Every step each individual took at this year’s Walk With Me 4 Autism helped raise more community awareness and acceptance for local families.
Organisers and cofounders of Walk With Me Sonya Olsen and Judy Fenn thanked those who took part in the event and said the months of hard work was worth every step.
As mothers of children with autism, both Sonya and Judy know the difference support and inclusion can make, and it’s their goal to lead the others in the community to acceptance.
Sonya said the aim of Walk With Me 4 Autism event was for people learn about autism in a fun and relaxed environment, and she hoped the annual event would take away some of the stigma surrounding those on the spectrum.
“We’ve had a really good turn out,” she said.
“Everyone is enjoying themselves and I am so thankful for the support given.”
The fun and informative day had a theme of communication and expression and started with local speech pathologists Stacey Slean and Amanda Zielke sharing information about autism.
Participants then moved on to lapping Gin Gin State School oval to continue raising funds with a target between $3000 to $5000 to help the I Can Network to continue mentoring children on the spectrum.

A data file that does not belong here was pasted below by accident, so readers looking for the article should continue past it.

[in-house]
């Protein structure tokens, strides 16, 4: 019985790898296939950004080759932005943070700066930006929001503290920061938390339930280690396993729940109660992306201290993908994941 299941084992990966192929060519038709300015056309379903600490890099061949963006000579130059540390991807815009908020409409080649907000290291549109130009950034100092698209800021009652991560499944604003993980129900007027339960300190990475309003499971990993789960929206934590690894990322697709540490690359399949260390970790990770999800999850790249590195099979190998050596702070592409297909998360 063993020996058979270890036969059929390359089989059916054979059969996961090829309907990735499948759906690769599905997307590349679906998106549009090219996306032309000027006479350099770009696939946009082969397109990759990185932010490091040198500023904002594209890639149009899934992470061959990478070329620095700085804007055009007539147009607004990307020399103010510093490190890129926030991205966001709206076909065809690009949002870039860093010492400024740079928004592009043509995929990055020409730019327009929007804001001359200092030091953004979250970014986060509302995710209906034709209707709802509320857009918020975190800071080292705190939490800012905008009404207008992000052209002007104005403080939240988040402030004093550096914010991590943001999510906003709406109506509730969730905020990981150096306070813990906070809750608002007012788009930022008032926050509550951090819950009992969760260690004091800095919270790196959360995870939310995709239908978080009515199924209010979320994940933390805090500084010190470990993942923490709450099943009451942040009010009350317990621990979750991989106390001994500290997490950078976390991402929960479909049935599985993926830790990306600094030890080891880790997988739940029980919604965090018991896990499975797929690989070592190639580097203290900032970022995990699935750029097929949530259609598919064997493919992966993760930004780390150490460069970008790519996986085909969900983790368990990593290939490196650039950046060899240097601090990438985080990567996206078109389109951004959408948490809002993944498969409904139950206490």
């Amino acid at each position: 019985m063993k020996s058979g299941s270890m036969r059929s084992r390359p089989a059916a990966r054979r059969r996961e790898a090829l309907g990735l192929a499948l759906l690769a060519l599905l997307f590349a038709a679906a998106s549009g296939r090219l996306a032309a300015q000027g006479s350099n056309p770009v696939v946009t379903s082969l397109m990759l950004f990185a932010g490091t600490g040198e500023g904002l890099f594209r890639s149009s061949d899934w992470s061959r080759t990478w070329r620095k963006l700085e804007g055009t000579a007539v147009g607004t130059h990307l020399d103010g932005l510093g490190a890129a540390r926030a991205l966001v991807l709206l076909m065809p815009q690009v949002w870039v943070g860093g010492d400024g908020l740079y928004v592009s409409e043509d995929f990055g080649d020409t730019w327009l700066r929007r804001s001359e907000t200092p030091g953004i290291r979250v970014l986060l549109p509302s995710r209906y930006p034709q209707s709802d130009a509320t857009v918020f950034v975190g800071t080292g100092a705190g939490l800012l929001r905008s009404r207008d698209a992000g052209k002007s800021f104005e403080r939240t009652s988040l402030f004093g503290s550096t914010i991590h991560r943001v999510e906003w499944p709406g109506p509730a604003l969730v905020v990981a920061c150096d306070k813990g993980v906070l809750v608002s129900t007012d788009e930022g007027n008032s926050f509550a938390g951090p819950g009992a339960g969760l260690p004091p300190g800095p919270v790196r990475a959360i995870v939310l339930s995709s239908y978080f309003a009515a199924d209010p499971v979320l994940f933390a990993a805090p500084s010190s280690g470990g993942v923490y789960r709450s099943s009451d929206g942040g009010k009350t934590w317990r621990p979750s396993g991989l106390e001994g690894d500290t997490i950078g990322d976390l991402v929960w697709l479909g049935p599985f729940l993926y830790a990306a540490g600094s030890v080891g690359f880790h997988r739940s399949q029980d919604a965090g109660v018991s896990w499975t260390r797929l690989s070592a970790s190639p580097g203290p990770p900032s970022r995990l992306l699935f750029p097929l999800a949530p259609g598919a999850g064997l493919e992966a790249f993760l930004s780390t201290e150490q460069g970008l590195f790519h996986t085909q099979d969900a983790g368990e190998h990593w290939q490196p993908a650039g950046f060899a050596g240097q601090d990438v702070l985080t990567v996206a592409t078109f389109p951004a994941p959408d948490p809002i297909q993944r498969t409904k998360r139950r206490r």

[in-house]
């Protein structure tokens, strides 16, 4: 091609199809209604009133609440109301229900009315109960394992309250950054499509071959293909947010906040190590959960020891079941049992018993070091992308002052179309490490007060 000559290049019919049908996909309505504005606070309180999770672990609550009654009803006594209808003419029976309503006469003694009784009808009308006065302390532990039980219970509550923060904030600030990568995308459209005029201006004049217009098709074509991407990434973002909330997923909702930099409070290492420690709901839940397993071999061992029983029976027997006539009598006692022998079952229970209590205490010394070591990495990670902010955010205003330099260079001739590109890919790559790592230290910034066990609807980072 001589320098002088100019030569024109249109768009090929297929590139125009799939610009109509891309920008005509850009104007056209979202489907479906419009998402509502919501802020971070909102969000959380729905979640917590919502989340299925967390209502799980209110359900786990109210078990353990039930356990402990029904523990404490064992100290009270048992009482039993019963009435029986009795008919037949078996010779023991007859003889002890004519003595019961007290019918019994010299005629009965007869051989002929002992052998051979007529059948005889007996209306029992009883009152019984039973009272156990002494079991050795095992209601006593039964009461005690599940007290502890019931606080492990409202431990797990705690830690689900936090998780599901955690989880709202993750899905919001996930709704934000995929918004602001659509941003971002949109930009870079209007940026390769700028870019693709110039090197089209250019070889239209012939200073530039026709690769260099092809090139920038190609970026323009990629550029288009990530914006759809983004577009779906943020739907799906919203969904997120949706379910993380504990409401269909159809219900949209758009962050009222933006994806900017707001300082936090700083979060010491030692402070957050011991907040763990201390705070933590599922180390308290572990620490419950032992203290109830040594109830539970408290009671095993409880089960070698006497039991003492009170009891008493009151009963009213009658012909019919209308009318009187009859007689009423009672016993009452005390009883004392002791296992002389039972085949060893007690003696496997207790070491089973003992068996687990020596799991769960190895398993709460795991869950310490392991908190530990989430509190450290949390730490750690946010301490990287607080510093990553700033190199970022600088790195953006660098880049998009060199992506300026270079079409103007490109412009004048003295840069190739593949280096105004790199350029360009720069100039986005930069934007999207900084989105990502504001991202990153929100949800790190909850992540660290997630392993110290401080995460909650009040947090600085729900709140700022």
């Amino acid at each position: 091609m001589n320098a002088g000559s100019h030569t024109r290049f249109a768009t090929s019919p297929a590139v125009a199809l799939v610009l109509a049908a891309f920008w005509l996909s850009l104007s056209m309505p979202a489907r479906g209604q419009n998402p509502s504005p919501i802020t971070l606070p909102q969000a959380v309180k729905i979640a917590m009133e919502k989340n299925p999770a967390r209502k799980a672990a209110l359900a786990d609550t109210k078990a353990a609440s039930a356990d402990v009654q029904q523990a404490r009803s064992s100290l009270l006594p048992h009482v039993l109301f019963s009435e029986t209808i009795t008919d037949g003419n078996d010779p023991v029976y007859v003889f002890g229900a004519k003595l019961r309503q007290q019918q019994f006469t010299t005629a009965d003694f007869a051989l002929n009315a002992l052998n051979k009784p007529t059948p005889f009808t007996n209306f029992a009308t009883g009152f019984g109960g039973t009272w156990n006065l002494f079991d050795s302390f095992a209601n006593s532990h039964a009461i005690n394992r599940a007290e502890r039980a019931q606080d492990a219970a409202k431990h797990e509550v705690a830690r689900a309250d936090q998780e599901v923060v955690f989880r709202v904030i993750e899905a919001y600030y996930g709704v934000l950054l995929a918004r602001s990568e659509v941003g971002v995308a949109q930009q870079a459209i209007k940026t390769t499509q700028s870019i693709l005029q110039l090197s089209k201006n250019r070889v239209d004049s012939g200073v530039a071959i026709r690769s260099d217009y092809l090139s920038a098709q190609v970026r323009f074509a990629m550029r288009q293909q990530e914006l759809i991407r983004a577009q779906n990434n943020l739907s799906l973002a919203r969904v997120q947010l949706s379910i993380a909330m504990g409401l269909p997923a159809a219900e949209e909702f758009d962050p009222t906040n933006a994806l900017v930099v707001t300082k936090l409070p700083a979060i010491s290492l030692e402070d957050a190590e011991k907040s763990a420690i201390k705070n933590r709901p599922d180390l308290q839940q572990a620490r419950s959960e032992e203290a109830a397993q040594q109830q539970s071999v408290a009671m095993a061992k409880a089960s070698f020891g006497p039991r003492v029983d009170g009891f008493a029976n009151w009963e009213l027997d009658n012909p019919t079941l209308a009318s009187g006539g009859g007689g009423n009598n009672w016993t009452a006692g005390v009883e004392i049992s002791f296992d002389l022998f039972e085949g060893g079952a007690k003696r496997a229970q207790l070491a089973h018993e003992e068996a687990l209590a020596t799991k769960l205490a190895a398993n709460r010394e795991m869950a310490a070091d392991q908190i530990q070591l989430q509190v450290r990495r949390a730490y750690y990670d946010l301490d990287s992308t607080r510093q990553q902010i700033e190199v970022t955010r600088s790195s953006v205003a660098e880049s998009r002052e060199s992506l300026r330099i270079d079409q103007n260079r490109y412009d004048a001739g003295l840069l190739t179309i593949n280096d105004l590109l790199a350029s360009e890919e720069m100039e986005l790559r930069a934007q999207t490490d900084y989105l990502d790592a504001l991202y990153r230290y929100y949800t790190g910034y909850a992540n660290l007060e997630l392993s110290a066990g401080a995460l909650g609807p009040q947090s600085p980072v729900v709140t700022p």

The inclusive local community spirit was in full force as people from all walks of life lapped the oval to show support.
Support worker Linnae Beckey said it was the first Walk With Me 4 Autism event she had attended, and the information she gained from attending was helpful.
“Especially the talk about the food, I wish we had known this stuff when we had babies,” Linnae said.
“It’s important for people to know they are not alone, for everyone to be inclusive.
“The awareness flows on and it helps kids and their families as they go through life.”
Divisional representative Cr Wayne Honor said it was great to see a good turn out of community members, some who travelled from Bundaberg, at the annual Walk With Me 4 Autism event.
“I have been part of Walk With Me since it began, as I have two granddaughters, 18 and 16, who have Asperger's Syndrome and they are extremely brilliant in their fields,” Cr Honor said.
“It’s a triumph to see them. I understand the importance of days like this where people in the community come together to support one another.
“Gin Gin is a great community, and what they are doing here at Gin Gin State School to help children with autism – it’s a credit to them.”
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